Leonardo DRS understands that enhanced situational awareness capabilities will be required to integrate with the military, civil and non-military land and sea platforms in a multi-domain battle environment. The integration includes hosting a variety of software applications on the DDU and interfacing with the various vehicle platforms, its subsystems, current military and commercial networks, and a variety of existing and new sensor technologies. This integration could potentially include platform sensor integration, leveraging additional military and commercial radios and networks for failover communications, weapons systems integration, video collection and distribution, etc. Leonardo DRS has a portfolio of fielded proven capabilities that could enhance any military’s position by providing a set of already developed mature technologies that together will provide enhanced situational awareness. These features include but are not limited to the following: advanced IP routing and switching, sensor integration including weapons systems, commercial and military radio integration, voice cross banding, video integration, Battle Management System (BMS) integration and the ability to leverage commercial cellular networks.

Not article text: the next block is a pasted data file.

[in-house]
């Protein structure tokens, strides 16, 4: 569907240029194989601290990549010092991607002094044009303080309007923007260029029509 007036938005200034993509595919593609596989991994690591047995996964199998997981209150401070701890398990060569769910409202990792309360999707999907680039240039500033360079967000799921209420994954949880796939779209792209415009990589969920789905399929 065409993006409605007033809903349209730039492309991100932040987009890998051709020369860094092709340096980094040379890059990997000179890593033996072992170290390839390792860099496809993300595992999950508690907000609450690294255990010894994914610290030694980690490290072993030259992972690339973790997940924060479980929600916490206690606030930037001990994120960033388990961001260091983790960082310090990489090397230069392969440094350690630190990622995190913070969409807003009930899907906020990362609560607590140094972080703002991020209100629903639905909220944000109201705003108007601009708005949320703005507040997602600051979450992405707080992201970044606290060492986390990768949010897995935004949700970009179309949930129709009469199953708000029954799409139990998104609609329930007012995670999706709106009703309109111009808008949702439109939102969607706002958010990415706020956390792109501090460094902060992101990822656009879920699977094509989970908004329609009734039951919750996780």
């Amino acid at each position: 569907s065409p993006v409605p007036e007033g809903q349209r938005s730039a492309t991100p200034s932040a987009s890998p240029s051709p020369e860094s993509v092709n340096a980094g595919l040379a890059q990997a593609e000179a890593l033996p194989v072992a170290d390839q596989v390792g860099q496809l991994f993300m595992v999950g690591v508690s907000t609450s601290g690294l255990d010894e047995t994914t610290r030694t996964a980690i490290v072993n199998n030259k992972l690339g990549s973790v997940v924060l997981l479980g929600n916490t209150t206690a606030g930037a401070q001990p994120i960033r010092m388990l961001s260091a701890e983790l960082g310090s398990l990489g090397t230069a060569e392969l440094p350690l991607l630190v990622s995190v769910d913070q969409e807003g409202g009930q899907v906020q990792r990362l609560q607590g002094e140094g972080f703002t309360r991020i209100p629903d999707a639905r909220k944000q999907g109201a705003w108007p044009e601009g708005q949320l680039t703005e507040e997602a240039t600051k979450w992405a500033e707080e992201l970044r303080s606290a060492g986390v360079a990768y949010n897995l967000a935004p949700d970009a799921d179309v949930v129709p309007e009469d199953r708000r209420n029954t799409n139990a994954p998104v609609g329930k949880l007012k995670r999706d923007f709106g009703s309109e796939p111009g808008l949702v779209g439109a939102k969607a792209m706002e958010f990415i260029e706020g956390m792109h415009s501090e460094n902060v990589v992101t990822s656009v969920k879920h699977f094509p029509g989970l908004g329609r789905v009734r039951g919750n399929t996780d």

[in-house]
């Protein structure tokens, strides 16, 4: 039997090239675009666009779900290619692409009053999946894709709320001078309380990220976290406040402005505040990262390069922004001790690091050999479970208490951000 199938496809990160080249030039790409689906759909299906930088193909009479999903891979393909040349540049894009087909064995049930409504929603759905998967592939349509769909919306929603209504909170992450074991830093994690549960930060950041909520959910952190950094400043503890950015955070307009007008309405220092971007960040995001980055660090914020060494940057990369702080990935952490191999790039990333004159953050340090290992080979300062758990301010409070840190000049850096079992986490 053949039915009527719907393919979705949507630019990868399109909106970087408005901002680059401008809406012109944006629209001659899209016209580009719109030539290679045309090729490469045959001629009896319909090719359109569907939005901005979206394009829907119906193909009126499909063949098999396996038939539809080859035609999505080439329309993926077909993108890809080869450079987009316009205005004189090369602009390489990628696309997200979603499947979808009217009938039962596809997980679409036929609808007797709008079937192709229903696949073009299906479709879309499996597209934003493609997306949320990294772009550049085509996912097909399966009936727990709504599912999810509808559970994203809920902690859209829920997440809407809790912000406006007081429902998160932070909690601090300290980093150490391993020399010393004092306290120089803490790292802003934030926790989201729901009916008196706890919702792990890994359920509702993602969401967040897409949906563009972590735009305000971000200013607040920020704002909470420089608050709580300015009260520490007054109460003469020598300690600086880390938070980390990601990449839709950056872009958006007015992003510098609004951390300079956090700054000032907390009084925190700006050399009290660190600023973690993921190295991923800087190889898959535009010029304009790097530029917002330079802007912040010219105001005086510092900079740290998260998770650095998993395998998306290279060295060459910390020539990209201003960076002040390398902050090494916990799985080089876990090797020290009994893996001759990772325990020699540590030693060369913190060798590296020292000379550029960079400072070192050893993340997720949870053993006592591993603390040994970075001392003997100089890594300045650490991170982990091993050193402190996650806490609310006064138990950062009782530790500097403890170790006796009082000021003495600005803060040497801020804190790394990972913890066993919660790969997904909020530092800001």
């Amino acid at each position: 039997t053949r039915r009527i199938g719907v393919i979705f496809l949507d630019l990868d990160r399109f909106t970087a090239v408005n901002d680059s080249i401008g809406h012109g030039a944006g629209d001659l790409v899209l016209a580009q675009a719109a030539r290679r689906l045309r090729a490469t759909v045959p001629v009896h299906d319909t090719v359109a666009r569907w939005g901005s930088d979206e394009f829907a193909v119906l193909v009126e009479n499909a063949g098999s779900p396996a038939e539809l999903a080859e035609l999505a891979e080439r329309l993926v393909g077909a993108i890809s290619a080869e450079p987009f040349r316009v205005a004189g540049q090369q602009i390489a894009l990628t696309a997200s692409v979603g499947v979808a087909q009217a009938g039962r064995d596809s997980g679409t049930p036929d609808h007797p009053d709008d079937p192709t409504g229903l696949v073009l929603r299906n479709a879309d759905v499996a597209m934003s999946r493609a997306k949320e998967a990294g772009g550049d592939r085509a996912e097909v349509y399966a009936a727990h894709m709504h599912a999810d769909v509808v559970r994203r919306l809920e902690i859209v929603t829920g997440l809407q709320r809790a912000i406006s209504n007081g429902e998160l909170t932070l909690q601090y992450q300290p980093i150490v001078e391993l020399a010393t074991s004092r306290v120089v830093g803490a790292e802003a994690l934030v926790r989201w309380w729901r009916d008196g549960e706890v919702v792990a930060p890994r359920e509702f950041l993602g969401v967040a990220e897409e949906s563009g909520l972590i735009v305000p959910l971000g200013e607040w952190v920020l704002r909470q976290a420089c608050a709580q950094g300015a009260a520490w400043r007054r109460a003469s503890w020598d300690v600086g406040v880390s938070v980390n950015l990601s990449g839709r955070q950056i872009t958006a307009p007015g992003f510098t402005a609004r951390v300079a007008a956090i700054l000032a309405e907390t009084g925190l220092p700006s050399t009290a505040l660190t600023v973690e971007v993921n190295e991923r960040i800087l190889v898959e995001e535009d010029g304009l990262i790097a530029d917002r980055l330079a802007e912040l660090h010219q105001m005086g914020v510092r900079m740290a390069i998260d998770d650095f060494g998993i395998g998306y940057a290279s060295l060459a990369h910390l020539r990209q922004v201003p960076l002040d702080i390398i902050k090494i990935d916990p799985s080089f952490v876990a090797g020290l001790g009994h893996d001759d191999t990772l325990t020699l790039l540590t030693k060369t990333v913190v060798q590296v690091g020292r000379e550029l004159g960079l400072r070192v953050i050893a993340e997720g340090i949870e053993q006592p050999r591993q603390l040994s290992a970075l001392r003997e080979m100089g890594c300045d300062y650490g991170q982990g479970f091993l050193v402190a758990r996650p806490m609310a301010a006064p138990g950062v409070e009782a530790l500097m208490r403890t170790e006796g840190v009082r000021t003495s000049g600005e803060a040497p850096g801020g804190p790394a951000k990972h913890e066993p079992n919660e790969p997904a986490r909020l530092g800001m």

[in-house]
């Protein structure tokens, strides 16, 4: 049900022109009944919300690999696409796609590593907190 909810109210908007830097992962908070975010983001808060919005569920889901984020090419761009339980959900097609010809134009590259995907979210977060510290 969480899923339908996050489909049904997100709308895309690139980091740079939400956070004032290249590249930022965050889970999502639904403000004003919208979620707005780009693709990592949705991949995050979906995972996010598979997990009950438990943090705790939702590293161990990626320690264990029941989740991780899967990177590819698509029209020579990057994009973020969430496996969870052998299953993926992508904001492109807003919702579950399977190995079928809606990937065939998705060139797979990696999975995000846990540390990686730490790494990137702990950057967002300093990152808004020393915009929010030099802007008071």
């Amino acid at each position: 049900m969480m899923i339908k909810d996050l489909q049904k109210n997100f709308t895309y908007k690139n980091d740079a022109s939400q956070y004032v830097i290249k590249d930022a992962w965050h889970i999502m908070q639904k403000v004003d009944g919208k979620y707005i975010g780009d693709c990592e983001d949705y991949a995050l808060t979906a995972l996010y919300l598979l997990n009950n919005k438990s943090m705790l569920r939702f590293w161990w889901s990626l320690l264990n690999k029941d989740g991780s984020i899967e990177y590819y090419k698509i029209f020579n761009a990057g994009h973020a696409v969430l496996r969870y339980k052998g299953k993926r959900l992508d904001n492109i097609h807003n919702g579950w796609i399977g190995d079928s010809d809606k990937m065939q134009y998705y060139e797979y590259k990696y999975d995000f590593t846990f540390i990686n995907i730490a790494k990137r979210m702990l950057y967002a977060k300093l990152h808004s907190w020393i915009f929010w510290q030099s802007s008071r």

The fact that Leonardo DRS have such established positions with the US Army and Marines via its MFoCS project and are delivering similar tactical mission systems to various other allied nations should have a direct correlation to the needs of UK MoD as they develop their approach to future phases of LE TacCIS projects such as Morpheus, Trinity and NIOBE. At the heart of the Leonardo DRS product offering is a range of proven, off the shelf and sustainable technologies that provide the open systems and scalable infrastructure necessary to build coherent and secure mission systems.  

The DDU’s functionality combines traditional computing, networking and distribution technologies into a small form factor, and embedded technologies allow the DDU to be deployed in a non-obtrusive manner without infringing on critical space or power requirements. The DDU provides an ‘everything over Ethernet’ backbone, allowing one or multiple users to access all electronics data within the vehicle. Numerous standard and non-proprietary interfaces are available on the DDU to allow connection to existing legacy mission equipment as well as support future integration requirements.

To learn more visit LeonardoDRS.com/Mission-Command